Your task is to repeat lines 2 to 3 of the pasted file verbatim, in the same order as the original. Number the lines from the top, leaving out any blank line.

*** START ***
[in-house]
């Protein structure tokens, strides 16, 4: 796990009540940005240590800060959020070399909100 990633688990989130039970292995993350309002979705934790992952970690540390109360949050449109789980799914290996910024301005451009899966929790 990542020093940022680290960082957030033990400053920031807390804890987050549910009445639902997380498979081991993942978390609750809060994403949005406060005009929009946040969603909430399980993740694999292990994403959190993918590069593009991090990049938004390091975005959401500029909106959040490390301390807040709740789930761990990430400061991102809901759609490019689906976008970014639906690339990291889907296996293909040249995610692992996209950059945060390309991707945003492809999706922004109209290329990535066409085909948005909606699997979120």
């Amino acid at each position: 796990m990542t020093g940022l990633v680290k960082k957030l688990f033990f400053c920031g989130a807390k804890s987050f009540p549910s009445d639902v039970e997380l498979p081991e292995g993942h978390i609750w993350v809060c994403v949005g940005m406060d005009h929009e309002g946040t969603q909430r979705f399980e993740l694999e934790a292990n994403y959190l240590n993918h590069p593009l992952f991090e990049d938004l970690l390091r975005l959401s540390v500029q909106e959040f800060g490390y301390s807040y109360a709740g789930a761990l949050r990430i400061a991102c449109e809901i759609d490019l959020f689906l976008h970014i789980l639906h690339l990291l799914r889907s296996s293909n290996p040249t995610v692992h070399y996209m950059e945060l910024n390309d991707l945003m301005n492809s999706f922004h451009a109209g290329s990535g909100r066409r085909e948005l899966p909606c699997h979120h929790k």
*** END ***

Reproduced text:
């Protein structure tokens, strides 16, 4: 796990009540940005240590800060959020070399909100 990633688990989130039970292995993350309002979705934790992952970690540390109360949050449109789980799914290996910024301005451009899966929790 990542020093940022680290960082957030033990400053920031807390804890987050549910009445639902997380498979081991993942978390609750809060994403949005406060005009929009946040969603909430399980993740694999292990994403959190993918590069593009991090990049938004390091975005959401500029909106959040490390301390807040709740789930761990990430400061991102809901759609490019689906976008970014639906690339990291889907296996293909040249995610692992996209950059945060390309991707945003492809999706922004109209290329990535066409085909948005909606699997979120």
């Amino acid at each position: 796990m990542t020093g940022l990633v680290k960082k957030l688990f033990f400053c920031g989130a807390k804890s987050f009540p549910s009445d639902v039970e997380l498979p081991e292995g993942h978390i609750w993350v809060c994403v949005g940005m406060d005009h929009e309002g946040t969603q909430r979705f399980e993740l694999e934790a292990n994403y959190l240590n993918h590069p593009l992952f991090e990049d938004l970690l390091r975005l959401s540390v500029q909106e959040f800060g490390y301390s807040y109360a709740g789930a761990l949050r990430i400061a991102c449109e809901i759609d490019l959020f689906l976008h970014i789980l639906h690339l990291l799914r889907s296996s293909n290996p040249t995610v692992h070399y996209m950059e945060l910024n390309d991707l945003m301005n492809s999706f922004h451009a109209g290329s990535g909100r066409r085909e948005l899966p909606c699997h979120h929790k």